Outdoor production of microalgae is subject to seasonal temperature fluctuations which can affect the growth of algae. Because the incident sunlight is also heating the reactors, temperatures over 40°C can be reached in photobioreactors. In open ponds, since evaporation contributes to cooling, the temperature is lower than 40˚C in most geographic locations. This temperature is too high for the optimal range described for most commercial algae species and at temperatures exceeding the optimum, microalgae growth rate sharply declines (25).

Cooling is often applied to keep the culture medium at a lower temperature, to optimize the efficiency and prevent crashes of algae cultures (26). However, cooling represents a major energy and cost factor. The use of a higher cultivation temperature, will not only save energy for cooling, but is a selective factor that can reduce the probability of local algae contamination making possible the maintenance of a monoculture.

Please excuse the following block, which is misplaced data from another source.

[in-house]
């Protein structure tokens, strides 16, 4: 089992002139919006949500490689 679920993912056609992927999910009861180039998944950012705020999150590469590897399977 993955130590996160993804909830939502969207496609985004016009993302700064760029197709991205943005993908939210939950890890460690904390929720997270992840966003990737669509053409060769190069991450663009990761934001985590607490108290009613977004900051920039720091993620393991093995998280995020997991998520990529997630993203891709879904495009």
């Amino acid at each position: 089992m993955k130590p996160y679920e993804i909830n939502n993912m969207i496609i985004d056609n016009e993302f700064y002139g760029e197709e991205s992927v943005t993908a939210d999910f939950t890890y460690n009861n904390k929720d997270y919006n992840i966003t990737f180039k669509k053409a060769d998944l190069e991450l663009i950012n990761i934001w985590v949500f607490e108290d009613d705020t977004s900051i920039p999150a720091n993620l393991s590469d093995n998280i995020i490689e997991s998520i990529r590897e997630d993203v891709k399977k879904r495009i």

The developed protocol in the case study showed a good reproducibility. Complementing the AD effluent by micronutrients resulted in a balanced growth in semi-continuous cultivation mode. In order to provide more accurate information on the conditions for optimal biomass cultivation, a lab scale photobioreactor can be used to simulate an average daily light condition at the location of the wastewater treatment unit (Budapest for the case study), operating under continuous mode. This experiment provides information needed to setup the operation protocol for algae growth at the location.

Legal aspects

Though the European policy points towards circular economy and nutrient recycling, the current legal framework on wastewaters is outside the scope of the waste legislation. The Waste Framework Directive defines ’waste’ and clearly excludes sewage and wastewater from this definition (27). As a result, usually national legislation regulates wastewater and its treatment separately from waste regulations. Thus, circular economy aspects are usually not considered and implemented.

From a legal point of view, there is only wastewater and clean water that meets the threshold, so from this aspect AD effluent is considered as wastewater. As being defined as wastewater, stricter regulations apply with regards to transportation and transfer of ownership compared to regulations on waste. Moreover, there is no legal way to ’redefine’ wastewater or some of its separated substances as by-product similar to what is available in case of waste with all its further possibilities of evolving into a product and commercialization.